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Fresh from his trip to Britain, Marcus Didius Falco needs to re-establish his presence in Rome. A minor role in the trial of a senator entangles him in the machinations of two real life lawyers at the top of their trade. The senator is convicted, but then dies, apparently by suicide. It may have been a legal move to protect his heirs, but Falco is hired to prove it was murder. As Falco shows off his talents in the role of advocate, he exposes himself to a tangle of upper-class secrets and powerful elements in Roman law that may have consequences he hadn't quite bargained for.
In first century A.D. Rome, during the reign of Vespasian, Marcus Didius Falco works as a private "informer," often for the emperor, ferreting out hidden truths and bringing villains to ground. But even informers take vacations with their wives, so in A.D. 77, Falco and his wife, Helena Justina, with others in tow, travel to Alexandria, Egypt. But they aren't there long before Falco finds himself in the midst of nefarious doings--when the Librarian of the great library is found dead, under suspicious circumstances. Falco quickly finds himself on the trail of dodgy doings, malfeasance, deadly professional rivalry, more bodies and the lowest of the low--book thieves! As the bodies pile up, it's up to Falco to untangle this horrible mess and restore order to a disordered universe.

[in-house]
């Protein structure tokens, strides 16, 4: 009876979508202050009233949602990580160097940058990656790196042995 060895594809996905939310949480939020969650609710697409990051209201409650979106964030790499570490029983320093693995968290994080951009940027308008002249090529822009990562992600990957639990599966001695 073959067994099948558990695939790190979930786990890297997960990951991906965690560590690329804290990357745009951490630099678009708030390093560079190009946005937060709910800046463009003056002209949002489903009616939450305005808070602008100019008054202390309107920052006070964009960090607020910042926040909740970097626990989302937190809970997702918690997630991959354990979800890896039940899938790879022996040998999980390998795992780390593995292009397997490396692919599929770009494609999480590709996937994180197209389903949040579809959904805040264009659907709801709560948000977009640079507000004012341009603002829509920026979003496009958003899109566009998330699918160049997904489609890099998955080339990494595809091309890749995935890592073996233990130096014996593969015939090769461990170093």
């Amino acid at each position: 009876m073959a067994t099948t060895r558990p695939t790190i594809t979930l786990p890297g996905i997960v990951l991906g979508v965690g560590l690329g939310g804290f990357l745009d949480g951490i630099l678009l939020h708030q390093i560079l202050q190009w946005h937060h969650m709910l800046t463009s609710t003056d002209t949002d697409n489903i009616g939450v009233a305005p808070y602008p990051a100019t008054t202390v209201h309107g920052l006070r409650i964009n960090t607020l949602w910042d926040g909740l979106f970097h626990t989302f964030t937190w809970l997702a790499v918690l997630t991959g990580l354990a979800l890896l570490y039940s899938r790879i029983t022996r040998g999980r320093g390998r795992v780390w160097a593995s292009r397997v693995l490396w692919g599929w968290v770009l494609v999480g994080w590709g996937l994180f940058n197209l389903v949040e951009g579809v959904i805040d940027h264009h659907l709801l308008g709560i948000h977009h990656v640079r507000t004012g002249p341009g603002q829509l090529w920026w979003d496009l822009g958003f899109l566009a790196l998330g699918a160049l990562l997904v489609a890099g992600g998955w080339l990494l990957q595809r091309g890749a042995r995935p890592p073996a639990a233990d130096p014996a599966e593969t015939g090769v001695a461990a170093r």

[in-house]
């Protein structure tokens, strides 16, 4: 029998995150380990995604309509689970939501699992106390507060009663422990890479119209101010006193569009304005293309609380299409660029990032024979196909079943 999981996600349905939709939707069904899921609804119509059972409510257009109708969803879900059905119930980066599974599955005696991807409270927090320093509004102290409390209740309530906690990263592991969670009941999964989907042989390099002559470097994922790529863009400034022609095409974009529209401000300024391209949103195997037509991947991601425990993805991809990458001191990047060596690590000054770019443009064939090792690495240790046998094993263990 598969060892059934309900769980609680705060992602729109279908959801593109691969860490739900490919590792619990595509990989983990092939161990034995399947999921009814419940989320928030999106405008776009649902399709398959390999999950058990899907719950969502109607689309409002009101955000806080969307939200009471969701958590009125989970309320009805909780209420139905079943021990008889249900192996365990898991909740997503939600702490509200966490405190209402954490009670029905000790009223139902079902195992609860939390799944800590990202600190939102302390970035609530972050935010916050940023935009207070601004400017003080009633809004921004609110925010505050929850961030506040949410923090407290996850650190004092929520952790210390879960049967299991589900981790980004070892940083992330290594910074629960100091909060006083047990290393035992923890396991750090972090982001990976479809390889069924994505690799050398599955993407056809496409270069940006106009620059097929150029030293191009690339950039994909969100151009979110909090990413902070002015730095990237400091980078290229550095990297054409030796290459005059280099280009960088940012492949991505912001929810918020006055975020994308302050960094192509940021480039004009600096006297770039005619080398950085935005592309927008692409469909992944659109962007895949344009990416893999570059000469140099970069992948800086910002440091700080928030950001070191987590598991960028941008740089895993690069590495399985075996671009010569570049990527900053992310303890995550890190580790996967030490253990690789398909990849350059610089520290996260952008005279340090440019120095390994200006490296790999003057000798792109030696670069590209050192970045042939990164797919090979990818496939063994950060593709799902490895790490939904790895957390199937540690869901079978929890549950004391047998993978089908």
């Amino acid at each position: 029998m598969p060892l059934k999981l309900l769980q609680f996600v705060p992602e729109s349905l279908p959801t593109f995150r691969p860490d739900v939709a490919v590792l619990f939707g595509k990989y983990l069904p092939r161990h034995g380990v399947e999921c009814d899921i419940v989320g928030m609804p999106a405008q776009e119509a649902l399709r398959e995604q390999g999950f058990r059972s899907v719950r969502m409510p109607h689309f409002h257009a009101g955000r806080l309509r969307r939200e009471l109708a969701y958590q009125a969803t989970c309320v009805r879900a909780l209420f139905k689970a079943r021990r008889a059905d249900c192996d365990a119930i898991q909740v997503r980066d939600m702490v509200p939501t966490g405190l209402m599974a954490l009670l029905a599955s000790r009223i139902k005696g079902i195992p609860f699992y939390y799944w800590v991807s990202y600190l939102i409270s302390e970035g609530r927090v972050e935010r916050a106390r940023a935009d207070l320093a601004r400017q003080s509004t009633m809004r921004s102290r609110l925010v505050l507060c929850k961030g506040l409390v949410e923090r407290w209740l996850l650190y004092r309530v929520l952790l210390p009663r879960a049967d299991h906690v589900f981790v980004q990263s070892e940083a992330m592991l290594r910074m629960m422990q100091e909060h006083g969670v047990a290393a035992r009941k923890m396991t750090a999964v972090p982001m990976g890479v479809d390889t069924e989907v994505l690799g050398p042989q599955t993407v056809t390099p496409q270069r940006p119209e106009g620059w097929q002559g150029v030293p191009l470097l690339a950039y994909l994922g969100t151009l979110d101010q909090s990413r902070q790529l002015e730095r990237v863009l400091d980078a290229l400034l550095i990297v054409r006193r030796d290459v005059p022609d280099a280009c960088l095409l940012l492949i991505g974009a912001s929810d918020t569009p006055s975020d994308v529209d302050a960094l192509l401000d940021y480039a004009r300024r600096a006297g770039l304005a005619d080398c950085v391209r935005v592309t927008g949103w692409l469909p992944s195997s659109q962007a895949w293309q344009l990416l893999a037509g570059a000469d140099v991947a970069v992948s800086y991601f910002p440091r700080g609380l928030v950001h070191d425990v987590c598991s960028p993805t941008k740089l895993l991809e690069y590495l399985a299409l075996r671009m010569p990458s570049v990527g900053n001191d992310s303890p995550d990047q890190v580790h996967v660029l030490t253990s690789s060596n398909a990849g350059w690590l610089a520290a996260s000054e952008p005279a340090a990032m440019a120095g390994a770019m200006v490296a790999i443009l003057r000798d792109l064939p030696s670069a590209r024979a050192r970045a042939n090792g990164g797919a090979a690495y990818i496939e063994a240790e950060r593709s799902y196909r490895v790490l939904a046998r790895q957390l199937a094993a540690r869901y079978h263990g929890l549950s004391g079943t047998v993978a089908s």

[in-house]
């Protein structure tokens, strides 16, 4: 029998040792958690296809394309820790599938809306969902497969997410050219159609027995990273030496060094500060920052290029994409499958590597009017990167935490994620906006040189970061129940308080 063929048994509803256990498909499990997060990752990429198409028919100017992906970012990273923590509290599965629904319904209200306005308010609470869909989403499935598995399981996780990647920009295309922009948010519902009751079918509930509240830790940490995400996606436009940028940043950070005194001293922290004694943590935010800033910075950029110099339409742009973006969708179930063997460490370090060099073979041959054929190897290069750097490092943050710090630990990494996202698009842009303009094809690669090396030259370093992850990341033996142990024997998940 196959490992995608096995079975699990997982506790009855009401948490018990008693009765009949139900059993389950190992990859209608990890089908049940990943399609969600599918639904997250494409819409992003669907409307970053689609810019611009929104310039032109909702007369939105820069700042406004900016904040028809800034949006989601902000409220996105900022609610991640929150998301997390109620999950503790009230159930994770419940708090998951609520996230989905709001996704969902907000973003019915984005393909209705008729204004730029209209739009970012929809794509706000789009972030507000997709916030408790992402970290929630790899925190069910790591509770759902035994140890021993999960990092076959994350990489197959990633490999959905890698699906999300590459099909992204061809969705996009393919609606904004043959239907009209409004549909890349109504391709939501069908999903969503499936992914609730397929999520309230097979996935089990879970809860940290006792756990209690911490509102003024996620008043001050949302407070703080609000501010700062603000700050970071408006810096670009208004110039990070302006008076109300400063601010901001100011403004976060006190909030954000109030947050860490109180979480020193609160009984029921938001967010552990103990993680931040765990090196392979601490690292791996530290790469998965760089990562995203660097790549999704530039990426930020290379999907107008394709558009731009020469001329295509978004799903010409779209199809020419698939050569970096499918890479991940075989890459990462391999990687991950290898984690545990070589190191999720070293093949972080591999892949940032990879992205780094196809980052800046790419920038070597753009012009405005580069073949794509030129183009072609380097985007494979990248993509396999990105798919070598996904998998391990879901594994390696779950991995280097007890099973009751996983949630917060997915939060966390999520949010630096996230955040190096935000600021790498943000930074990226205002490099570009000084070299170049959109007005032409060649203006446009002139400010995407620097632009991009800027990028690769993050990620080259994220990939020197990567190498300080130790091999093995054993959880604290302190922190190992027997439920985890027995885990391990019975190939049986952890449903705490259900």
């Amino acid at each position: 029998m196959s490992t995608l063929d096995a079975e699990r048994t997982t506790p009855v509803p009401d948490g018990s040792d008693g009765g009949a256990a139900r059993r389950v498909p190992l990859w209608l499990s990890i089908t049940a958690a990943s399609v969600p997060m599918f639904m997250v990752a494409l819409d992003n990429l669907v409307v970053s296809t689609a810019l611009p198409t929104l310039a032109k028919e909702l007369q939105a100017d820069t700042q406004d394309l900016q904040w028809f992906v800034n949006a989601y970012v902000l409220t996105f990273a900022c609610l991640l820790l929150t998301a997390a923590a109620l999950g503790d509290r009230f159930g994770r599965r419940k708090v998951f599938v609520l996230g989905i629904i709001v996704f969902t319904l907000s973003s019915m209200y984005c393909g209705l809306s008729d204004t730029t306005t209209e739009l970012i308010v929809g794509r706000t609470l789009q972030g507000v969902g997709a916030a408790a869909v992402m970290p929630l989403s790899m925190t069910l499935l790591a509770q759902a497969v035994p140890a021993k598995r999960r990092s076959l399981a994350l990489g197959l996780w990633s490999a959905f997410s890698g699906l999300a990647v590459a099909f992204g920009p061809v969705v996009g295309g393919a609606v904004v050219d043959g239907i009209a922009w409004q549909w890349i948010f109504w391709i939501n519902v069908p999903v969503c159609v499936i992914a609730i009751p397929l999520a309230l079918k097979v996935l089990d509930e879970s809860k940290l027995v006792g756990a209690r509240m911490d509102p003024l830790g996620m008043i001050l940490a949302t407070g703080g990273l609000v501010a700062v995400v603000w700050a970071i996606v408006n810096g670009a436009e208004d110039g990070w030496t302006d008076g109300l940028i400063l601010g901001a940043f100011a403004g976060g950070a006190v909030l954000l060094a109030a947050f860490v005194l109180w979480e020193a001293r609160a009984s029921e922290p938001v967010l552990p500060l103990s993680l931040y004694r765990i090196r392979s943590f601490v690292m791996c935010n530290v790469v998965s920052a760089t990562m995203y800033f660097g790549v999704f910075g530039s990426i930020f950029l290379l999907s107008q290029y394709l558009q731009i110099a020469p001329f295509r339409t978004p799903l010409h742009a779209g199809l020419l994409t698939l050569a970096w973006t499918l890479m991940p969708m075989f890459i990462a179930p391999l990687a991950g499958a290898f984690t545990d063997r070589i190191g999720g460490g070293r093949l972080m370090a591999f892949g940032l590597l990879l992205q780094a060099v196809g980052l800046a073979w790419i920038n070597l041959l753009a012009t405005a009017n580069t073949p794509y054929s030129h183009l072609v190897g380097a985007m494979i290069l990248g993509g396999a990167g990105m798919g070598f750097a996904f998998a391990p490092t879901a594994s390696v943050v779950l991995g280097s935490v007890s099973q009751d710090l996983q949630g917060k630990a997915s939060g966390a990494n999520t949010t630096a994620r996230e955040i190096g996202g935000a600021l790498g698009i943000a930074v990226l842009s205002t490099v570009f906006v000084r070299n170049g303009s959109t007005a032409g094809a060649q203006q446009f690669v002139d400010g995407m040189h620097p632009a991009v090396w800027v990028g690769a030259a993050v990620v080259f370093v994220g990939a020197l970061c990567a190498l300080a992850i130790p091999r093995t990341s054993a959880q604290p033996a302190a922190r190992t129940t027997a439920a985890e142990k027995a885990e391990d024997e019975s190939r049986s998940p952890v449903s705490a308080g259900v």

The 13th novel featuring Roman sleuth Marcus Didius Falco explores the fervor of home improvement that's sweeping the Roman Empire and Falco's own household, specifically the bath house--where a body turns up.
From renowned author Lindsey Davis, creator of the much-loved character, Marcus Didius Falco and his friends and family, comes the second novel in her all-new series set in Ancient Rome. We first met Flavia Albia, Falco's feisty adopted daughter, in The Ides of April. Albia is a remarkable woman in what is very much a man's world: young, widowed and fiercely independent, she lives alone on the Aventine Hill in Rome and makes a good living as a hired investigator. An outsider in more ways than one, Albia has unique insight into life in ancient Rome, and she puts it to good use going places no man could go, and asking questions no man could ask. Even as the dust settles from her last case, Albia finds herself once again drawn into a web of lies an intrigue. A mysterious death at a local villa begs may be murder and, as the household slaves are implicated, Albia is once again forced to involve herself. Her fight is not just for truth and justice, however; this time, she's also battling for the very lives of people who can't fight for themselves. Enemies at Home presents Ancient Rome as only Lindsey Davis can, offering wit, intrigue, action and the further adventures of a brilliant new heroine who promises to be as celebrated as Marcus Didius Falco and Helena Justina, her fictional predecessors.